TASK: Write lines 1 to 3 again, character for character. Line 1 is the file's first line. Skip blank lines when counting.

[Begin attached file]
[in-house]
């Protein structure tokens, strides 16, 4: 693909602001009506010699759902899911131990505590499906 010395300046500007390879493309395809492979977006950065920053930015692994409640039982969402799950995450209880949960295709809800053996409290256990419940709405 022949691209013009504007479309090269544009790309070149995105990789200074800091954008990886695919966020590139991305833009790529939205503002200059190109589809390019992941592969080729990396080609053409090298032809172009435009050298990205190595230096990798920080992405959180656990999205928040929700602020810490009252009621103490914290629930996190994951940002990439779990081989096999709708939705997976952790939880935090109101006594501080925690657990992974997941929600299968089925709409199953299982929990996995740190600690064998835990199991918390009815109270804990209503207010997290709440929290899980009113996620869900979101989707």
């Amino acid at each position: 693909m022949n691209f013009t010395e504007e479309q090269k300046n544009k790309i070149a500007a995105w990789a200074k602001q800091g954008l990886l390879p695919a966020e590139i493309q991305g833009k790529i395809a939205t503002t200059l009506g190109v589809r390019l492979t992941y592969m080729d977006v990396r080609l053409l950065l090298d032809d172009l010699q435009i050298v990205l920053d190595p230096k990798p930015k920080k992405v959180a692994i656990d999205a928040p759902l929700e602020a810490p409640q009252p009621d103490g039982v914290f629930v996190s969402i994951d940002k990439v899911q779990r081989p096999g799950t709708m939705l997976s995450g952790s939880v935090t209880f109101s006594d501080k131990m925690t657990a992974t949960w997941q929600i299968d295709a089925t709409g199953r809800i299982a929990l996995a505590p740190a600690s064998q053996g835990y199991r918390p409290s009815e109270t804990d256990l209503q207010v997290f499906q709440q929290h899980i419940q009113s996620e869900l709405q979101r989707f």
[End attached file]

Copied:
[in-house]
């Protein structure tokens, strides 16, 4: 693909602001009506010699759902899911131990505590499906 010395300046500007390879493309395809492979977006950065920053930015692994409640039982969402799950995450209880949960295709809800053996409290256990419940709405 022949691209013009504007479309090269544009790309070149995105990789200074800091954008990886695919966020590139991305833009790529939205503002200059190109589809390019992941592969080729990396080609053409090298032809172009435009050298990205190595230096990798920080992405959180656990999205928040929700602020810490009252009621103490914290629930996190994951940002990439779990081989096999709708939705997976952790939880935090109101006594501080925690657990992974997941929600299968089925709409199953299982929990996995740190600690064998835990199991918390009815109270804990209503207010997290709440929290899980009113996620869900979101989707």
């Amino acid at each position: 693909m022949n691209f013009t010395e504007e479309q090269k300046n544009k790309i070149a500007a995105w990789a200074k602001q800091g954008l990886l390879p695919a966020e590139i493309q991305g833009k790529i395809a939205t503002t200059l009506g190109v589809r390019l492979t992941y592969m080729d977006v990396r080609l053409l950065l090298d032809d172009l010699q435009i050298v990205l920053d190595p230096k990798p930015k920080k992405v959180a692994i656990d999205a928040p759902l929700e602020a810490p409640q009252p009621d103490g039982v914290f629930v996190s969402i994951d940002k990439v899911q779990r081989p096999g799950t709708m939705l997976s995450g952790s939880v935090t209880f109101s006594d501080k131990m925690t657990a992974t949960w997941q929600i299968d295709a089925t709409g199953r809800i299982a929990l996995a505590p740190a600690s064998q053996g835990y199991r918390p409290s009815e109270t804990d256990l209503q207010v997290f499906q709440q929290h899980i419940q009113s996620e869900l709405q979101r989707f």